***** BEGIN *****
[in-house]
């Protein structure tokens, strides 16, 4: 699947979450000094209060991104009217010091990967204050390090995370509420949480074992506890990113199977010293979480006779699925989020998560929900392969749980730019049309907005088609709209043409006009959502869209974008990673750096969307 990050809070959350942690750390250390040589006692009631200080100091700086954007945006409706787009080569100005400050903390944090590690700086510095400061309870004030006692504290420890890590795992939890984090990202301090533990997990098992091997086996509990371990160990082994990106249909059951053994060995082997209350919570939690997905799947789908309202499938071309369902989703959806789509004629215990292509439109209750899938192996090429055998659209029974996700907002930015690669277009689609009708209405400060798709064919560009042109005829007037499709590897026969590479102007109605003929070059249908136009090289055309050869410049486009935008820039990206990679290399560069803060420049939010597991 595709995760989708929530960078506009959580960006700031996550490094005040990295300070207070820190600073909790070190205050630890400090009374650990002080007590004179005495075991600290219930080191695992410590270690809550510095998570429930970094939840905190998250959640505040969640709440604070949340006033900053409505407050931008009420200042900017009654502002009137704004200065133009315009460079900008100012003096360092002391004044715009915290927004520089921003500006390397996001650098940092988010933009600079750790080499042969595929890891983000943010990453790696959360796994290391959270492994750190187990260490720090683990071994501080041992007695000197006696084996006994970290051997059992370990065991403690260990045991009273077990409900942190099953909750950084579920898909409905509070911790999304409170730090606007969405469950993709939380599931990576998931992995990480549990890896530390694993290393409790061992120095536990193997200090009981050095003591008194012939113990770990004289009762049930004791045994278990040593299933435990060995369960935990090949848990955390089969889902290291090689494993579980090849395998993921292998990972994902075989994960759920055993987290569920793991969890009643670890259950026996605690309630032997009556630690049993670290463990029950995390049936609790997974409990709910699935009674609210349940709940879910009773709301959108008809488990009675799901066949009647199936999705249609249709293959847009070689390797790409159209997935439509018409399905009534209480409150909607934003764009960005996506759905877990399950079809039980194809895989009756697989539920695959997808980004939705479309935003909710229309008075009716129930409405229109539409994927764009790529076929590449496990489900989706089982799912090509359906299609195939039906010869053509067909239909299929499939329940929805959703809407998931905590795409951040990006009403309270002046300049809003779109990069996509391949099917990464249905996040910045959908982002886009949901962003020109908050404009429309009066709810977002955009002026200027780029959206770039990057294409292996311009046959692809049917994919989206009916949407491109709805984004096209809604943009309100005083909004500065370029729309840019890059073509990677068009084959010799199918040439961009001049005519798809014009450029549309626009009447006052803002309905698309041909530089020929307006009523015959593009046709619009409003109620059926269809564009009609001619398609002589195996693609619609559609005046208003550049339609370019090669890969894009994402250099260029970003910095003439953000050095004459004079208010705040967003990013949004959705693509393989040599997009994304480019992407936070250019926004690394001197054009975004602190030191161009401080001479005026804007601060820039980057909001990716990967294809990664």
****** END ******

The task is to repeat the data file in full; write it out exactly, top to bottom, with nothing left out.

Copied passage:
[in-house]
């Protein structure tokens, strides 16, 4: 699947979450000094209060991104009217010091990967204050390090995370509420949480074992506890990113199977010293979480006779699925989020998560929900392969749980730019049309907005088609709209043409006009959502869209974008990673750096969307 990050809070959350942690750390250390040589006692009631200080100091700086954007945006409706787009080569100005400050903390944090590690700086510095400061309870004030006692504290420890890590795992939890984090990202301090533990997990098992091997086996509990371990160990082994990106249909059951053994060995082997209350919570939690997905799947789908309202499938071309369902989703959806789509004629215990292509439109209750899938192996090429055998659209029974996700907002930015690669277009689609009708209405400060798709064919560009042109005829007037499709590897026969590479102007109605003929070059249908136009090289055309050869410049486009935008820039990206990679290399560069803060420049939010597991 595709995760989708929530960078506009959580960006700031996550490094005040990295300070207070820190600073909790070190205050630890400090009374650990002080007590004179005495075991600290219930080191695992410590270690809550510095998570429930970094939840905190998250959640505040969640709440604070949340006033900053409505407050931008009420200042900017009654502002009137704004200065133009315009460079900008100012003096360092002391004044715009915290927004520089921003500006390397996001650098940092988010933009600079750790080499042969595929890891983000943010990453790696959360796994290391959270492994750190187990260490720090683990071994501080041992007695000197006696084996006994970290051997059992370990065991403690260990045991009273077990409900942190099953909750950084579920898909409905509070911790999304409170730090606007969405469950993709939380599931990576998931992995990480549990890896530390694993290393409790061992120095536990193997200090009981050095003591008194012939113990770990004289009762049930004791045994278990040593299933435990060995369960935990090949848990955390089969889902290291090689494993579980090849395998993921292998990972994902075989994960759920055993987290569920793991969890009643670890259950026996605690309630032997009556630690049993670290463990029950995390049936609790997974409990709910699935009674609210349940709940879910009773709301959108008809488990009675799901066949009647199936999705249609249709293959847009070689390797790409159209997935439509018409399905009534209480409150909607934003764009960005996506759905877990399950079809039980194809895989009756697989539920695959997808980004939705479309935003909710229309008075009716129930409405229109539409994927764009790529076929590449496990489900989706089982799912090509359906299609195939039906010869053509067909239909299929499939329940929805959703809407998931905590795409951040990006009403309270002046300049809003779109990069996509391949099917990464249905996040910045959908982002886009949901962003020109908050404009429309009066709810977002955009002026200027780029959206770039990057294409292996311009046959692809049917994919989206009916949407491109709805984004096209809604943009309100005083909004500065370029729309840019890059073509990677068009084959010799199918040439961009001049005519798809014009450029549309626009009447006052803002309905698309041909530089020929307006009523015959593009046709619009409003109620059926269809564009009609001619398609002589195996693609619609559609005046208003550049339609370019090669890969894009994402250099260029970003910095003439953000050095004459004079208010705040967003990013949004959705693509393989040599997009994304480019992407936070250019926004690394001197054009975004602190030191161009401080001479005026804007601060820039980057909001990716990967294809990664």